As campaigning for the 2018 US midterm elections enters the final stretch, here’s a look at the three most likely outcomes when voters head to the polls in November.
There are literally hundreds of local, state and federal elections slated to take place during the 2018 midterm elections. Yet the ones to keep a close eye on are the congressional races: Come November 6, voters will head to the polls to elect all 435 members of the House of Representatives and about a third (35 seats) of the Senate.
At stake is control of Congress, both houses of whichare currently dominated by the Republicans(although the Grand Old Party holds only a narrow 51-49 majority in the Senate). Democrats are hoping to wrest enough new seats to at least regain control of the House. They have not held both houses of the legislative branch since 2010.
While many districts and states are already considered a lock for one party or the other, a number of key races remain toss-ups. Campaigning in those areas has reached fever pitch, with both sides pulling out all the stops.
Here’s a look at the three most likely outcomes of the congressional elections, and what it would mean for the future of American politics.
Democrats take the House | Republicans take the Senate
To take the House of Representatives, Democrats need to flip at least 24 Republican seats without losing the 193 they already hold. Of the at least 30 races that are considered too close to call, 29 are for GOP-held seats, making this scenario the most likely outcome of the midterms. The statistical analysis website FiveThirtyEight estimates the Democrats have an 84 percent chance of winning the House.
Where would this leave Congress? In a stalemate. If Democrats controlled the House, they would be in a stronger position to block Republican legislation. But without control of the Senate, it would be difficult for Democrats to advance their own agenda.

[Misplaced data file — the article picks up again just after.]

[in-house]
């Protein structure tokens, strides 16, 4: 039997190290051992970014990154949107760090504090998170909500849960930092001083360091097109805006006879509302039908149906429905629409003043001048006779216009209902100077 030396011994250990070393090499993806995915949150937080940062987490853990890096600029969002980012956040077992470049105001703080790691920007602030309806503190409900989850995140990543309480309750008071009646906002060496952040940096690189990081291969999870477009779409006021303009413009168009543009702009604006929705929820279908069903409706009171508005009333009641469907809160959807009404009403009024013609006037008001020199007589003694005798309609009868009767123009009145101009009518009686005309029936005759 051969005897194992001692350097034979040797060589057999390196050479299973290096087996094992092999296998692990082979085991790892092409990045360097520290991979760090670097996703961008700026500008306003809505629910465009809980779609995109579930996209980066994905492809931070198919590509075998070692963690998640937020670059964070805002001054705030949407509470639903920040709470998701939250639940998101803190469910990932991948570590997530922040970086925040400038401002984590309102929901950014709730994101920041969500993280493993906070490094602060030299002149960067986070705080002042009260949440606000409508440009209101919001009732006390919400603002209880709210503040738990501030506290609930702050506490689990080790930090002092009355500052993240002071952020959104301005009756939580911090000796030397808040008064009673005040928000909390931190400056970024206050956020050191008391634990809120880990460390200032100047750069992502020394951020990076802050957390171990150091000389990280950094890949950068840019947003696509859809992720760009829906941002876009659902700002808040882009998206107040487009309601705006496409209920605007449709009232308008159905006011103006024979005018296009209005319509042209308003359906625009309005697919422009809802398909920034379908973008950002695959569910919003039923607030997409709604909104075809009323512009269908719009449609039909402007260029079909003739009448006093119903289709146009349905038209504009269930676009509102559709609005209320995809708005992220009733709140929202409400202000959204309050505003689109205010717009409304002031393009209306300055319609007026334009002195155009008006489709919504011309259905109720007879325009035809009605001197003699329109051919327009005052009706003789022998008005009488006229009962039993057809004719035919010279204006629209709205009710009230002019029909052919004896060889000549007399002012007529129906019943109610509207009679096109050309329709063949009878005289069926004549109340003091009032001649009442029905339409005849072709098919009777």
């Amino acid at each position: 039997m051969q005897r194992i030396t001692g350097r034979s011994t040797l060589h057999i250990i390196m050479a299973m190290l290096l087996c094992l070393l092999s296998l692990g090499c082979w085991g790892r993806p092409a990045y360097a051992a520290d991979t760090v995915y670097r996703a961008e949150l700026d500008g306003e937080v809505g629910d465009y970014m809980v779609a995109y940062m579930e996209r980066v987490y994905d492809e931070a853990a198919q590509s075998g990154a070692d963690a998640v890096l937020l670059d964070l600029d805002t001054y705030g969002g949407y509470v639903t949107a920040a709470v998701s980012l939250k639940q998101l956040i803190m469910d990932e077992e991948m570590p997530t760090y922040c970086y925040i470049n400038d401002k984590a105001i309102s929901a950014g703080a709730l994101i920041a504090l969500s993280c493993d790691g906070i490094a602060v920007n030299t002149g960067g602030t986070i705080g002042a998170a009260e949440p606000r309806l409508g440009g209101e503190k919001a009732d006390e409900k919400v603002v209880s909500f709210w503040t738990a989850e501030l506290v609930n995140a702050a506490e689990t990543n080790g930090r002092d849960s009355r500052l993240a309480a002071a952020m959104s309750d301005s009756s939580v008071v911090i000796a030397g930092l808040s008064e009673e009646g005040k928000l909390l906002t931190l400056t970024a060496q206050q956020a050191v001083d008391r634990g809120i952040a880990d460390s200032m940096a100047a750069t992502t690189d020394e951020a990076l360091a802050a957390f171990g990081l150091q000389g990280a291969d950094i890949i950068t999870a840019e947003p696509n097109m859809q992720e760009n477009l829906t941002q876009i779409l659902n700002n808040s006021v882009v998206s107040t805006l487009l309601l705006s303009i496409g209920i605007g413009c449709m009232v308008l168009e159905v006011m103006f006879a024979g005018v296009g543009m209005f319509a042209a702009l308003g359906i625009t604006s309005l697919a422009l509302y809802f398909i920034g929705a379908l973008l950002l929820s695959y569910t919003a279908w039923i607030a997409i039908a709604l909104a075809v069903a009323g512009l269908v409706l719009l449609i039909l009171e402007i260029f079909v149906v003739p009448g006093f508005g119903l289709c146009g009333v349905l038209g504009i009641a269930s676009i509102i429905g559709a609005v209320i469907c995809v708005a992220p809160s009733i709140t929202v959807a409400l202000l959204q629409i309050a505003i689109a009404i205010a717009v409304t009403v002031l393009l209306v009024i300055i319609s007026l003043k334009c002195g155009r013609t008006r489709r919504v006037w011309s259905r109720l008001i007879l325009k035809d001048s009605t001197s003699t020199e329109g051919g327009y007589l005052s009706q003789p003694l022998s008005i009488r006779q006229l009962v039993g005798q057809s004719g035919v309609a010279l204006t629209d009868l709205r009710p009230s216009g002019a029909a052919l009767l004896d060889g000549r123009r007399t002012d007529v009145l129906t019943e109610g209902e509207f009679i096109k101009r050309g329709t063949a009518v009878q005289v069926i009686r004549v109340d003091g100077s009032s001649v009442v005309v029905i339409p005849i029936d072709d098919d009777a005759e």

There would also be an increased risk of a government shutdown if the two parties failed to agree on issues such as the budget.
Democrats take all
Democrats need to claim at least two Republican-held seats in the Senateto win it in addition to the House. This looks to be an uphill climb, however, sinceslightly more than half of the seats considered toss-ups(estimated at up to nine) are currently held by Democrats.
What would a Democratic-controlled Congress mean? Trouble for Trump. Not only would Democrats have the ability to push through legislation (barring a filibuster or presidential veto), but they would also have the power to block Trump’s administrative and courtnominees (like Justice Brett Kavanaugh’s controversial confirmation to the Supreme Court).
Another issue shadowing the midterms is the question of impeachment. But although almost 78 percent of Democrats (and 79 percent of self-described "liberals") support impeaching Trump, the Democratic leadership has dismissed such calls, saying impeachment should not be a pillar of the Democrats’ policy agenda.
And it is unlikely the Democrats would have enough votes to see such a move through, even if they wanted to: a presidential impeachment requires the approval of two-thirds of the Senate.
Republicans take all
To maintain control of Congress, Republicans don’t need to win any new seats – they just need to hold on to the ones they already have in both chambers. Although this scenario is unlikely, it’s not impossible. FiveThirtyEight forecasts that the GOP has a 16 percent chance of keeping control of the House and a more than 80 percent chance of holding onto the Senate.
What are the consequences of a Republican-controlled Congress? More of the same. Republicans would continue to be in a position to push through Trump’s picks to fill vacant administrative or court seats. They would also have the power to revisit past legislative failures, such as repealing the Affordable Care Act (also known as Obamacare) and slashing spending on federal welfare programmes (foodstamps, Medicare, Medicaid) – two longstanding GOP priorities.
There is one final potential outcome of the midterm elections: a different version of a split Congress in which Republicans control the House and Democrats take the Senate. But this scenario – though possible – is considered highly unlikely by political analysts.
Date created : 2018-10-23